Wilson calls out uncooperative 4x100m athlete
Maurice Wilson has called out an experienced unnamed athlete who refused to run the third leg of the heats of the men's 4x100m relay at the World Relays on the weekend.
Jamaica was disqualified for a botched baton change on the third leg between Kemar Bailey-Cole and Jevaughn Minzie.
Wilson said head coach Michael Clarke intended to have an experienced runner on the third leg.
"Michael Clarke, who is head coach, felt he needed someone with experience to run the third leg but he was not able to get the cooperation from the person he wanted to run that leg," he told STAR Sports yesterday.
The quartet included Everton Clarke, Bailey-Cole, Minzie, and Yohan Blake. Of the four, Clarke was the only unproven athlete and the only one not a member of the Racers Track Club.
"The consensus I'm getting (because I was not there) was because three of the runners are from the same organisation, the young man who has run the second fastest time of all the guys, Everton Clarke, was put on the first leg and then it would be Clarke to Bailey-Cole to Minzie to Yohan as all three are from the same camp," he explained, adding that Bailey-Cole was determined to be too tall to run the third leg.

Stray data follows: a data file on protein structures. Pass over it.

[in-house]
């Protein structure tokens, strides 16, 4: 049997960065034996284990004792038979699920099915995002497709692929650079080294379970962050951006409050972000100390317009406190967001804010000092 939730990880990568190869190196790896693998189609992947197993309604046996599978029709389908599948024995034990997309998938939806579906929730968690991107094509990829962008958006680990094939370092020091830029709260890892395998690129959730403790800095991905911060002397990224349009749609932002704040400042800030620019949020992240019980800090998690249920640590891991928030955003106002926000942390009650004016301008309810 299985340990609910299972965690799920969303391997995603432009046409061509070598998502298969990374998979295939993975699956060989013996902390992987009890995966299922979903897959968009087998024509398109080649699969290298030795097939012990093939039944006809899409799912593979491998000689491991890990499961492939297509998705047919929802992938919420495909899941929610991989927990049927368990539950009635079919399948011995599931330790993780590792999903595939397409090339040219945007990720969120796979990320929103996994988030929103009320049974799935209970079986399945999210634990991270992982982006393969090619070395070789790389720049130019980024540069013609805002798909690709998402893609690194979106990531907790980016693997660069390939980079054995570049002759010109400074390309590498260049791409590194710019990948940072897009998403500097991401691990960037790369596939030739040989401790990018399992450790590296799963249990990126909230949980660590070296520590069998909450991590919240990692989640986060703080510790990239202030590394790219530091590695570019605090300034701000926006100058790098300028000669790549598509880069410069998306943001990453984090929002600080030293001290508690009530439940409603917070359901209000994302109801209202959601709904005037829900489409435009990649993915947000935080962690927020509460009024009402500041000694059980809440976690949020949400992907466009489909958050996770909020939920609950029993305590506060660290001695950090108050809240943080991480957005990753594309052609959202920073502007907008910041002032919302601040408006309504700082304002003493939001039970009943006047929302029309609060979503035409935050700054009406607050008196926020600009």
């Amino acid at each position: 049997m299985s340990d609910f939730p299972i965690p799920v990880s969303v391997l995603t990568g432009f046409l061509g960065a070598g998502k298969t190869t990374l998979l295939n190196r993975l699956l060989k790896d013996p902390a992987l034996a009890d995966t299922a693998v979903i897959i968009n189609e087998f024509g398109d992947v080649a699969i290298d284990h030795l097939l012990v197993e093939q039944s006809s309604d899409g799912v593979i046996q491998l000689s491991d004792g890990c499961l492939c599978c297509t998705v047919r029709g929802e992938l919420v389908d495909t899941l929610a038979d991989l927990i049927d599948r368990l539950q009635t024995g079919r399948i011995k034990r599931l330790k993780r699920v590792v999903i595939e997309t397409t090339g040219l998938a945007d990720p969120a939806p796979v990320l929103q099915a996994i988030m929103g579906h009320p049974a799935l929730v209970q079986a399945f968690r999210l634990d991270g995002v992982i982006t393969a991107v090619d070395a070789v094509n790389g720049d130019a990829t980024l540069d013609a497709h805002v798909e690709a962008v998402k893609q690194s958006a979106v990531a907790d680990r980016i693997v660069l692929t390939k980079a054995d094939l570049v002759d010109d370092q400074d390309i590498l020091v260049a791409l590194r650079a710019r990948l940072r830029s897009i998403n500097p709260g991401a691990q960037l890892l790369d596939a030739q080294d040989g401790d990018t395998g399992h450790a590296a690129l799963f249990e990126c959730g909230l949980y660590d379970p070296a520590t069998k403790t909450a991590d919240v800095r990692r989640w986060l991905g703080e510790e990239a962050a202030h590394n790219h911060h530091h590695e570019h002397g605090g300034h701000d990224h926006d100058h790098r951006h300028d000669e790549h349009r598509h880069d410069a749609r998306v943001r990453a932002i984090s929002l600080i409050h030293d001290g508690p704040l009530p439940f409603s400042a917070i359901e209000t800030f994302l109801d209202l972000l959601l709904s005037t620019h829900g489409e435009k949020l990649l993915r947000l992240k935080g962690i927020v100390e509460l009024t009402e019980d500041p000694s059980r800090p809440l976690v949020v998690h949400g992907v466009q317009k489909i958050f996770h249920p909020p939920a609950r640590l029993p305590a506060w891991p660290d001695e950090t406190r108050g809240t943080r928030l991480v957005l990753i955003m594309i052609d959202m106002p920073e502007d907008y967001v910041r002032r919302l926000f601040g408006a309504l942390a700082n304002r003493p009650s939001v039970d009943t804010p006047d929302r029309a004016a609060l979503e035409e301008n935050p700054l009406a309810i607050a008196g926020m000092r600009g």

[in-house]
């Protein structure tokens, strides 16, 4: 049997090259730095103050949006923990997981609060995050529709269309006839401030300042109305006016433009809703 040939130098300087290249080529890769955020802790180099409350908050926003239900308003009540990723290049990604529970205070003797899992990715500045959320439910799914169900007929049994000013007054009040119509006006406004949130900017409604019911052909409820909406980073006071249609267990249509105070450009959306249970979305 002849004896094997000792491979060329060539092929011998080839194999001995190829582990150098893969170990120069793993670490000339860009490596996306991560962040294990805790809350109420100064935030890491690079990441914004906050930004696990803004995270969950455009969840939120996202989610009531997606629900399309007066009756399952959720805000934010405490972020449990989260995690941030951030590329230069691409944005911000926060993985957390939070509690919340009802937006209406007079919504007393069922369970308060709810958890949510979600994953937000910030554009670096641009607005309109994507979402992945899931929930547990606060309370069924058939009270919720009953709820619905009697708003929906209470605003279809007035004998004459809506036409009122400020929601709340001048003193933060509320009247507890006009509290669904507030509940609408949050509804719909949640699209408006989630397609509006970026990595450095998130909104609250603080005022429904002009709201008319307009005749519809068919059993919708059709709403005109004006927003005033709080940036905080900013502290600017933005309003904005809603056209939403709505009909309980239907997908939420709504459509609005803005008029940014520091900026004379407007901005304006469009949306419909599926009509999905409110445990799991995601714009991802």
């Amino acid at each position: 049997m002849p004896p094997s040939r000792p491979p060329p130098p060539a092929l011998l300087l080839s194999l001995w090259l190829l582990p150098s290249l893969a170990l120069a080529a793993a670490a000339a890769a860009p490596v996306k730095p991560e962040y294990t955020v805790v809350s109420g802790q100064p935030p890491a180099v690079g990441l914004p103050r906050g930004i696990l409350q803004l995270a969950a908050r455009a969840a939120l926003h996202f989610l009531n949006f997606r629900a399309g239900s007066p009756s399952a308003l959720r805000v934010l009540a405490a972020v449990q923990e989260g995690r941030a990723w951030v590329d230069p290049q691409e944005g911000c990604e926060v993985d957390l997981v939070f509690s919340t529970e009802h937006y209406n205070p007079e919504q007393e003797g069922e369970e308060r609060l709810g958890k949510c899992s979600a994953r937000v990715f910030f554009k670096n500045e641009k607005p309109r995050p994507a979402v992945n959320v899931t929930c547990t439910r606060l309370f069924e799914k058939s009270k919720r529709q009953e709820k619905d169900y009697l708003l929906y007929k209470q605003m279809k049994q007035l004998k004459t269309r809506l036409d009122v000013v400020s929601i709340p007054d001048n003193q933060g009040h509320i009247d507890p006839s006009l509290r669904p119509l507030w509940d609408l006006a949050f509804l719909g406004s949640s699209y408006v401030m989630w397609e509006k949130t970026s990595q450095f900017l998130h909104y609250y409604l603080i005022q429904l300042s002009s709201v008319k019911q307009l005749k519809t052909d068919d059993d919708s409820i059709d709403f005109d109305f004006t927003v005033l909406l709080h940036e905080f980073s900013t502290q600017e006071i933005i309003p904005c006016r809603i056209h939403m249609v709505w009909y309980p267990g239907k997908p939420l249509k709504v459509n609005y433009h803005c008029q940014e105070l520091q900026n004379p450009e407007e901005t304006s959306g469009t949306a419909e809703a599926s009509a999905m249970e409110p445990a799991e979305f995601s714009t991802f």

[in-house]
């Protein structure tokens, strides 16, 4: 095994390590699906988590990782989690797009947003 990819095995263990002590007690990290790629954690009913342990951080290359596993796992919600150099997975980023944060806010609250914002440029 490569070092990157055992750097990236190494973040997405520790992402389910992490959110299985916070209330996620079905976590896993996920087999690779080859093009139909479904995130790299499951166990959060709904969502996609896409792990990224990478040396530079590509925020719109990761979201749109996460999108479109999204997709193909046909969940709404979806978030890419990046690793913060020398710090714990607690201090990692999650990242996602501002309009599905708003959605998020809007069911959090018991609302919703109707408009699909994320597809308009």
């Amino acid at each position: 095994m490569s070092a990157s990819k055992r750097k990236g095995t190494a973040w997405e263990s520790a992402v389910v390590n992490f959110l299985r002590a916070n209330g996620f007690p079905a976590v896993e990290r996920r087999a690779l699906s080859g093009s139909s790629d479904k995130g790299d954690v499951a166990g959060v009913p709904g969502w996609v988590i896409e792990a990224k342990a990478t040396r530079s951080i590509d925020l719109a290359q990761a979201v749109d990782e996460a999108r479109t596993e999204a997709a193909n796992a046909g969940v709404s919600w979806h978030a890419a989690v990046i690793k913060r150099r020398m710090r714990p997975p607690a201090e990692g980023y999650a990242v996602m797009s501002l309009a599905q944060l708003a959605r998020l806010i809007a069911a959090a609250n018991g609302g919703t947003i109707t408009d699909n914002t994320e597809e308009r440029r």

"At that point, he (Clarke) had to make the most reasonable call that he could based on the options that he had. This is a regular thing we have had to deal with over the years; people wanting to run certain legs," said Wilson.
"A lot of these athletes are professional athletes and when you elect to represent your country you can be called on to do various different tasks and they must equip themselves. If there is a problem there should not be a blame game. Athletes must take responsibility," Wilson reiterated.
Wilson noted that the team has worked well together in the past and that it was the first time a baton had been dropped by the men's relay team since 2008.
"And the problems we had prior to 2008 was that athletes felt their job was to select teams. That's the coach's responsibility. We as coaches have averted a lot of problems at the last minute before the team is put out there and a lot of people don't know that," Wilson said.
Wilson noted that the USA men's team practise twice as much as Jamaican teams yet also drop the baton twice as much, and did not wish to point any fingers as to the cause for the dropped baton.
"The baton could have fallen on any leg. That's the risk that you take," he said.